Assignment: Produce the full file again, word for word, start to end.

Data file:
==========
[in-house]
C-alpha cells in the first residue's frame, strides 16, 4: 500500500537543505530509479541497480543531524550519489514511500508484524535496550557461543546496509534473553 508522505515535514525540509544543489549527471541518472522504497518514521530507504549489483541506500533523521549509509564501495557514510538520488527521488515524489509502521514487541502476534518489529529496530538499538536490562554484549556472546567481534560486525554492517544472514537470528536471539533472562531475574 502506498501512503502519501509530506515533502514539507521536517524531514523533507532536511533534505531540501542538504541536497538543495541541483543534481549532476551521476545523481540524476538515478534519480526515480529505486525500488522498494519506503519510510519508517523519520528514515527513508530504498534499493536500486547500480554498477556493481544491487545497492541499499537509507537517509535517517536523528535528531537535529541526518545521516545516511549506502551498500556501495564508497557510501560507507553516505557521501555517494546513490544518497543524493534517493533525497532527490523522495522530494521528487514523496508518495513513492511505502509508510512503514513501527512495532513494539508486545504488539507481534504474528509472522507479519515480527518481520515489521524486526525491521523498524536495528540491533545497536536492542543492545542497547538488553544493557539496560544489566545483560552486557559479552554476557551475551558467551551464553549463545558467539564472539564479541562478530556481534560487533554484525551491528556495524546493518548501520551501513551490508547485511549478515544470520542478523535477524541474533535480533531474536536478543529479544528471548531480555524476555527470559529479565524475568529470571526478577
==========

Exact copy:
[in-house]
C-alpha cells in the first residue's frame, strides 16, 4: 500500500537543505530509479541497480543531524550519489514511500508484524535496550557461543546496509534473553 508522505515535514525540509544543489549527471541518472522504497518514521530507504549489483541506500533523521549509509564501495557514510538520488527521488515524489509502521514487541502476534518489529529496530538499538536490562554484549556472546567481534560486525554492517544472514537470528536471539533472562531475574 502506498501512503502519501509530506515533502514539507521536517524531514523533507532536511533534505531540501542538504541536497538543495541541483543534481549532476551521476545523481540524476538515478534519480526515480529505486525500488522498494519506503519510510519508517523519520528514515527513508530504498534499493536500486547500480554498477556493481544491487545497492541499499537509507537517509535517517536523528535528531537535529541526518545521516545516511549506502551498500556501495564508497557510501560507507553516505557521501555517494546513490544518497543524493534517493533525497532527490523522495522530494521528487514523496508518495513513492511505502509508510512503514513501527512495532513494539508486545504488539507481534504474528509472522507479519515480527518481520515489521524486526525491521523498524536495528540491533545497536536492542543492545542497547538488553544493557539496560544489566545483560552486557559479552554476557551475551558467551551464553549463545558467539564472539564479541562478530556481534560487533554484525551491528556495524546493518548501520551501513551490508547485511549478515544470520542478523535477524541474533535480533531474536536478543529479544528471548531480555524476555527470559529479565524475568529470571526478577